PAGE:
Heritage Space/Heritage Images/Getty Images

C Stuart Hardwick:

The retroreflectors left as part of the Apollo Lunar Ranging Experiment are still fully functional, though their reflective efficiency has diminished over the years.

This deterioration is actually now delivering valuable data. The deterioration has multiple causes including micrometeorite impacts and dust deposition on the reflector surface, and chemical degradation of the mirror surface on the underside—among other things.

As technology has advanced, ground station sensitivity has been repeatedly upgraded faster than the reflectors have deteriorated. As a result, measurements have gotten better, not worse, and measurements of the degradation itself have, among other things, lent support to the idea that static electric charge gives the moon an ephemeral periodic near-surface pseudo-atmosphere of electrically levitating dust.

No other Apollo experiments on the moon remain functional. All the missions except the first included experiment packages powered by radiothermoelectric generators (RTGs), which operated until they were ordered to shut down on September 30, 1977. This was done to save money, but also because by then the RTGs could no longer power the transmitters or any instruments, and the control room used to maintain contact was needed for other purposes.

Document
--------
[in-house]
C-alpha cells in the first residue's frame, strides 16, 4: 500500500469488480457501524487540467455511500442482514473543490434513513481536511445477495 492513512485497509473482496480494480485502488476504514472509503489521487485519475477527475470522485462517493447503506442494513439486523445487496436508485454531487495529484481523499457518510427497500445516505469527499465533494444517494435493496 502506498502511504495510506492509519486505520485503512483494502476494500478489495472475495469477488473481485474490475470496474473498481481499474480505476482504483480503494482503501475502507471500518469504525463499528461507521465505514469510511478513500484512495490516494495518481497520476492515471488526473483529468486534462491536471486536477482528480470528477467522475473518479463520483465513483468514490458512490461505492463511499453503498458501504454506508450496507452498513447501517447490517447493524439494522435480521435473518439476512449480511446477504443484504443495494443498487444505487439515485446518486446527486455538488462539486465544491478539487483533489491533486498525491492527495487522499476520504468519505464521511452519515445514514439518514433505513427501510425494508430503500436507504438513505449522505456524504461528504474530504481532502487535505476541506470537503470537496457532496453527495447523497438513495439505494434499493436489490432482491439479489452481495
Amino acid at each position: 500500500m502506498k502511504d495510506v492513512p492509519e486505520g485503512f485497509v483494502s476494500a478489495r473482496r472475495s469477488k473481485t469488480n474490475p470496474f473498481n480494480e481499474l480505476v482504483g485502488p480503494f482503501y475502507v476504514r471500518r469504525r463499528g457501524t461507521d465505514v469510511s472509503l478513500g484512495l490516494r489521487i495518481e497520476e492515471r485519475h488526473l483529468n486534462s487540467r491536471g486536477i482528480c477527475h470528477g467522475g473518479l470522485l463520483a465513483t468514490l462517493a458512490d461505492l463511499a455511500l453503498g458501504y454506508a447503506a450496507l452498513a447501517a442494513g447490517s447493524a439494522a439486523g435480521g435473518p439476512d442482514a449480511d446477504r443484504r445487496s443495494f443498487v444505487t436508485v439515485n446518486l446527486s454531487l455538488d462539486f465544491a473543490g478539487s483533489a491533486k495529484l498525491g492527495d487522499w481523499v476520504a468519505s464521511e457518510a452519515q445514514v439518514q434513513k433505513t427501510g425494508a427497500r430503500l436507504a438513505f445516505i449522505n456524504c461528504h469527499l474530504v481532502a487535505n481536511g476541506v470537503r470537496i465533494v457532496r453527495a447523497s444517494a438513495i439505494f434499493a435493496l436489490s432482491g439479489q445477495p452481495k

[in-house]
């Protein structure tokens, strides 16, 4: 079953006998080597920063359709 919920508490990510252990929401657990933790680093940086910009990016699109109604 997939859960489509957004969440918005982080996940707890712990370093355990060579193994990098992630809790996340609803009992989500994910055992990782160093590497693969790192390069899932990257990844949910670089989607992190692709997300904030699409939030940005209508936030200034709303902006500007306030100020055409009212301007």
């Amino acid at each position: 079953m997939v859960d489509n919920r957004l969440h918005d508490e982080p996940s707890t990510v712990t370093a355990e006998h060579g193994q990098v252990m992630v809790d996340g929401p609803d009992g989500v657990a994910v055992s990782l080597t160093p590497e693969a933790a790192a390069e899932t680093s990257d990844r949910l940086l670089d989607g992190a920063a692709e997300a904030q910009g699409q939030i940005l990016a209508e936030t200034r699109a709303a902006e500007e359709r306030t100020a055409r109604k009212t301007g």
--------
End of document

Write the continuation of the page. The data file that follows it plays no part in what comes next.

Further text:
Because of fears that some problem might force Apollo 11 to abort back to orbit soon after landing, Apollo 11 deployed a simplified experiment package including a solar-powered seismometer which failed after 21 days.

This post originally appeared on Quora. Click here to view.

What Makes a Hotel Breakfast 'Continental'?

Hotels often offer a complimentary pastry and fruit breakfast.
Hotels often offer a complimentary pastry and fruit breakfast.
tashka2000/iStock via Getty Images

The continental breakfast, which is typically made up of pastries, fruit, and coffee, is often advertised by hotels as a free perk for guests. But why is it called continental, and why don’t patrons get some eggs and bacon along with it?

The term dates back to 19th century Britain, where residents referred to mainland Europe as “the continent.” Breakfast in this region was usually something light, whereas an English or American breakfast incorporated meat, beans, and other “heavy” menu options.

American hotels that wanted to appeal to European travelers began advertising “continental breakfasts” as a kind of flashing neon sign to indicate guests wouldn’t be limited to American breakfast fare that they found unappealing. The strategy was ideal for hotels, which saved money by offering some muffins, fruit, and coffee and calling it a day.

That affordability as well as convenience—pastries and fruit are shelf-stable, requiring no heat or refrigeration to maintain food safety—is a big reason continental breakfasts have endured. It’s also a carryover from the hybrid model of hotel pricing, where American hotels typically folded the cost of meals into one bill and European hotels billed for food separately. By offering a continental breakfast, guests got the best of both worlds. And while Americans were initially aghast at the lack of sausages and pancakes on offer, they’ve since come around to the appeal of a muffin and some orange juice to get their travel day started.